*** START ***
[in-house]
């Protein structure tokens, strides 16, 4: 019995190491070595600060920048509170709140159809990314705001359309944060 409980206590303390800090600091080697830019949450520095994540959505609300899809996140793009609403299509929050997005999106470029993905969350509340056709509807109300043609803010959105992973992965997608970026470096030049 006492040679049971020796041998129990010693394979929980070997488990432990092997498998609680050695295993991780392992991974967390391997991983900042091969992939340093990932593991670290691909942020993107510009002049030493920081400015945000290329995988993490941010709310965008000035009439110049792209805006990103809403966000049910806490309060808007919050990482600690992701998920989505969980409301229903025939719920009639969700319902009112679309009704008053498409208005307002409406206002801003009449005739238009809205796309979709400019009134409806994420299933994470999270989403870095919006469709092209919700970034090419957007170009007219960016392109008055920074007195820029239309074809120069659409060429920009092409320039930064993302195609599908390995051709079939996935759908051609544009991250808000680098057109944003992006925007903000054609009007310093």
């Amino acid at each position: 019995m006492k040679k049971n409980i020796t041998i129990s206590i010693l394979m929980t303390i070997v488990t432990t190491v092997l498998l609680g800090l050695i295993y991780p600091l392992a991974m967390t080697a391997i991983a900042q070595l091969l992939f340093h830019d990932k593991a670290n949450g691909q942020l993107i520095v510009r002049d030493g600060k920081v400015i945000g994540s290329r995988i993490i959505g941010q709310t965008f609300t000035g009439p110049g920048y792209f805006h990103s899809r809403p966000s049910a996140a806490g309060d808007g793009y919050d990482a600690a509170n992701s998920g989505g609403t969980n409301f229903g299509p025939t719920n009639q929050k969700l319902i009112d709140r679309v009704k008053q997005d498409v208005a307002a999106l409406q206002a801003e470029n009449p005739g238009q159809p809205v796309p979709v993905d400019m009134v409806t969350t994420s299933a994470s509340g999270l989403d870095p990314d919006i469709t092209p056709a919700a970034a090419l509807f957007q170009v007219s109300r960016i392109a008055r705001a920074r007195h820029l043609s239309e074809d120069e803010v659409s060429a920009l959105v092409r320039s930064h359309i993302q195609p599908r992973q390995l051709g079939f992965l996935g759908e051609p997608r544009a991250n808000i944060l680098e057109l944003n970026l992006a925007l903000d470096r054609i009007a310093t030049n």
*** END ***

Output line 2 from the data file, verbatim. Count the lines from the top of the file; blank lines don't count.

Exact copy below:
């Protein structure tokens, strides 16, 4: 019995190491070595600060920048509170709140159809990314705001359309944060 409980206590303390800090600091080697830019949450520095994540959505609300899809996140793009609403299509929050997005999106470029993905969350509340056709509807109300043609803010959105992973992965997608970026470096030049 006492040679049971020796041998129990010693394979929980070997488990432990092997498998609680050695295993991780392992991974967390391997991983900042091969992939340093990932593991670290691909942020993107510009002049030493920081400015945000290329995988993490941010709310965008000035009439110049792209805006990103809403966000049910806490309060808007919050990482600690992701998920989505969980409301229903025939719920009639969700319902009112679309009704008053498409208005307002409406206002801003009449005739238009809205796309979709400019009134409806994420299933994470999270989403870095919006469709092209919700970034090419957007170009007219960016392109008055920074007195820029239309074809120069659409060429920009092409320039930064993302195609599908390995051709079939996935759908051609544009991250808000680098057109944003992006925007903000054609009007310093």